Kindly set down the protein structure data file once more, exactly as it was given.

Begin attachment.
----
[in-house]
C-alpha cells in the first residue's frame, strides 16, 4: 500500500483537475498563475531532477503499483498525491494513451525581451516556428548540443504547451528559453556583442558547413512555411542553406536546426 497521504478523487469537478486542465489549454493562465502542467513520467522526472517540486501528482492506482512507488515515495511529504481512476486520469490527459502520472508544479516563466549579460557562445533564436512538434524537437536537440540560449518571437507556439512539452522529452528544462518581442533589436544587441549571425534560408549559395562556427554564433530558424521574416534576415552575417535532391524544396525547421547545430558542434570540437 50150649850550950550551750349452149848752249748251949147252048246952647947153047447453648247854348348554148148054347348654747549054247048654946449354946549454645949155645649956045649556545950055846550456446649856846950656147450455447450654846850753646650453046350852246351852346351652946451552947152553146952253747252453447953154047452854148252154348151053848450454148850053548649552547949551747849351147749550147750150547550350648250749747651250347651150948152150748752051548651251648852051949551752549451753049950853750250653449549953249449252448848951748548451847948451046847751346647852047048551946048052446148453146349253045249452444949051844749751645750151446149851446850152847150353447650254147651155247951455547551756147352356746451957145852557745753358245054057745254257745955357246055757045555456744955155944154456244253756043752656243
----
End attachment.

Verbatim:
[in-house]
C-alpha cells in the first residue's frame, strides 16, 4: 500500500483537475498563475531532477503499483498525491494513451525581451516556428548540443504547451528559453556583442558547413512555411542553406536546426 497521504478523487469537478486542465489549454493562465502542467513520467522526472517540486501528482492506482512507488515515495511529504481512476486520469490527459502520472508544479516563466549579460557562445533564436512538434524537437536537440540560449518571437507556439512539452522529452528544462518581442533589436544587441549571425534560408549559395562556427554564433530558424521574416534576415552575417535532391524544396525547421547545430558542434570540437 50150649850550950550551750349452149848752249748251949147252048246952647947153047447453648247854348348554148148054347348654747549054247048654946449354946549454645949155645649956045649556545950055846550456446649856846950656147450455447450654846850753646650453046350852246351852346351652946451552947152553146952253747252453447953154047452854148252154348151053848450454148850053548649552547949551747849351147749550147750150547550350648250749747651250347651150948152150748752051548651251648852051949551752549451753049950853750250653449549953249449252448848951748548451847948451046847751346647852047048551946048052446148453146349253045249452444949051844749751645750151446149851446850152847150353447650254147651155247951455547551756147352356746451957145852557745753358245054057745254257745955357246055757045555456744955155944154456244253756043752656243